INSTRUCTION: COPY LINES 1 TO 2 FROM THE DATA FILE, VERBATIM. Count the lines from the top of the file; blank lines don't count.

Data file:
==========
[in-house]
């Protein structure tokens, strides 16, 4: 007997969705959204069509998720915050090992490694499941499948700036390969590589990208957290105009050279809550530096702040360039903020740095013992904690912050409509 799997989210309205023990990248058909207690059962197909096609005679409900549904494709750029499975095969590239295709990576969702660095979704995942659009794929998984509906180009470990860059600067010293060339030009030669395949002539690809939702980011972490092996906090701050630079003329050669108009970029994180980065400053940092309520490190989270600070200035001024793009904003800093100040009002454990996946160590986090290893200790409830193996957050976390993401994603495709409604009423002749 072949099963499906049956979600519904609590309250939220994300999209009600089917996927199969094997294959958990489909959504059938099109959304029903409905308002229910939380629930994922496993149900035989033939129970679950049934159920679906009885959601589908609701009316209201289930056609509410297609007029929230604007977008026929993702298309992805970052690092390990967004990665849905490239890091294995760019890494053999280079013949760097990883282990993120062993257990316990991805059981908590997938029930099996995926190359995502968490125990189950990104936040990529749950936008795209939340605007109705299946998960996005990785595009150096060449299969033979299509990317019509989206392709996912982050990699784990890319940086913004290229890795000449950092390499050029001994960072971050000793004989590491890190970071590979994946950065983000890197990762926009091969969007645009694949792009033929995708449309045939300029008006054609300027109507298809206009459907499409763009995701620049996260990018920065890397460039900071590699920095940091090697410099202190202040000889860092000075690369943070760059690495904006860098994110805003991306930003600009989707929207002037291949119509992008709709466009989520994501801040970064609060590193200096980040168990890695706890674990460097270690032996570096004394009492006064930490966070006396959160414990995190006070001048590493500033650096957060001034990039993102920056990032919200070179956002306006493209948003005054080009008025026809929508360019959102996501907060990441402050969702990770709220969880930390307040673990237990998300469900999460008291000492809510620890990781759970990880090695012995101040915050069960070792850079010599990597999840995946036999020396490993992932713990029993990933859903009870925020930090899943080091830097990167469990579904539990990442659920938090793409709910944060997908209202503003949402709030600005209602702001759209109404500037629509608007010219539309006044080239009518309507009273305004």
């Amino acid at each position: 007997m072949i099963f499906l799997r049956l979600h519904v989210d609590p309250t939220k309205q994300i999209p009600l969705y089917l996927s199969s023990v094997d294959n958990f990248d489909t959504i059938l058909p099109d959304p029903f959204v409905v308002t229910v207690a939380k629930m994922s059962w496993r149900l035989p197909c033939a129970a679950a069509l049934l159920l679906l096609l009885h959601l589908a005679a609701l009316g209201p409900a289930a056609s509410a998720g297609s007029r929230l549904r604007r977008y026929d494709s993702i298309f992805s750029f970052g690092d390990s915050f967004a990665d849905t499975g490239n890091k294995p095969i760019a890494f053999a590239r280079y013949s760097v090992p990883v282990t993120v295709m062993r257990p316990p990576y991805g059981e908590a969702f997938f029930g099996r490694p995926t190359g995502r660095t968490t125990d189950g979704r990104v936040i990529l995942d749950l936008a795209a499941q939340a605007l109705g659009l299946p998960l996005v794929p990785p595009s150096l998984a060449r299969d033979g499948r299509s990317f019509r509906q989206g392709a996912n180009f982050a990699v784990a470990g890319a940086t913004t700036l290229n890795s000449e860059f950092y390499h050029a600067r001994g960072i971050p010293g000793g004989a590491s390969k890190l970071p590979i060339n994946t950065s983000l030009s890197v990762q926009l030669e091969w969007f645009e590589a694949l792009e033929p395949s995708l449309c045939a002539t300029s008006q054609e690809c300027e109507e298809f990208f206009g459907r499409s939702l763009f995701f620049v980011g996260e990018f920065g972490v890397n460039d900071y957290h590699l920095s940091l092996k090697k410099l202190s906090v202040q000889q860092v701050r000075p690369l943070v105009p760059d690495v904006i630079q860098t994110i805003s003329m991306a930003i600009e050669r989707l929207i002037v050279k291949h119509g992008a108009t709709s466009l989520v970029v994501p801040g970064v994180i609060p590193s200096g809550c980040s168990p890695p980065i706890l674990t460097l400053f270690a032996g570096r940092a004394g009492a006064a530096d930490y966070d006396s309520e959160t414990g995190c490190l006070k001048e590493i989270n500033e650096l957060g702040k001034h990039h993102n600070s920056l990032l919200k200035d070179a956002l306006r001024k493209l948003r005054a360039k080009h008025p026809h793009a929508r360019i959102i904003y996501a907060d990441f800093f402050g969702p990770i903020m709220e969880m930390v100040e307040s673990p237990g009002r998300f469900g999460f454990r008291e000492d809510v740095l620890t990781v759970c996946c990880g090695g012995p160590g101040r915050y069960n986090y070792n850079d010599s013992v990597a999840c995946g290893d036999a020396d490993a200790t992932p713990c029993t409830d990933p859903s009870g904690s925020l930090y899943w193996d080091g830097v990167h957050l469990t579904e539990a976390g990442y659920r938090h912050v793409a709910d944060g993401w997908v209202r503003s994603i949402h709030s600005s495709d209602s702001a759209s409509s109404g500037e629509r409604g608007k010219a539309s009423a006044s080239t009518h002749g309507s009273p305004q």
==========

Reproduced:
[in-house]
């Protein structure tokens, strides 16, 4: 007997969705959204069509998720915050090992490694499941499948700036390969590589990208957290105009050279809550530096702040360039903020740095013992904690912050409509 799997989210309205023990990248058909207690059962197909096609005679409900549904494709750029499975095969590239295709990576969702660095979704995942659009794929998984509906180009470990860059600067010293060339030009030669395949002539690809939702980011972490092996906090701050630079003329050669108009970029994180980065400053940092309520490190989270600070200035001024793009904003800093100040009002454990996946160590986090290893200790409830193996957050976390993401994603495709409604009423002749 072949099963499906049956979600519904609590309250939220994300999209009600089917996927199969094997294959958990489909959504059938099109959304029903409905308002229910939380629930994922496993149900035989033939129970679950049934159920679906009885959601589908609701009316209201289930056609509410297609007029929230604007977008026929993702298309992805970052690092390990967004990665849905490239890091294995760019890494053999280079013949760097990883282990993120062993257990316990991805059981908590997938029930099996995926190359995502968490125990189950990104936040990529749950936008795209939340605007109705299946998960996005990785595009150096060449299969033979299509990317019509989206392709996912982050990699784990890319940086913004290229890795000449950092390499050029001994960072971050000793004989590491890190970071590979994946950065983000890197990762926009091969969007645009694949792009033929995708449309045939300029008006054609300027109507298809206009459907499409763009995701620049996260990018920065890397460039900071590699920095940091090697410099202190202040000889860092000075690369943070760059690495904006860098994110805003991306930003600009989707929207002037291949119509992008709709466009989520994501801040970064609060590193200096980040168990890695706890674990460097270690032996570096004394009492006064930490966070006396959160414990995190006070001048590493500033650096957060001034990039993102920056990032919200070179956002306006493209948003005054080009008025026809929508360019959102996501907060990441402050969702990770709220969880930390307040673990237990998300469900999460008291000492809510620890990781759970990880090695012995101040915050069960070792850079010599990597999840995946036999020396490993992932713990029993990933859903009870925020930090899943080091830097990167469990579904539990990442659920938090793409709910944060997908209202503003949402709030600005209602702001759209109404500037629509608007010219539309006044080239009518309507009273305004």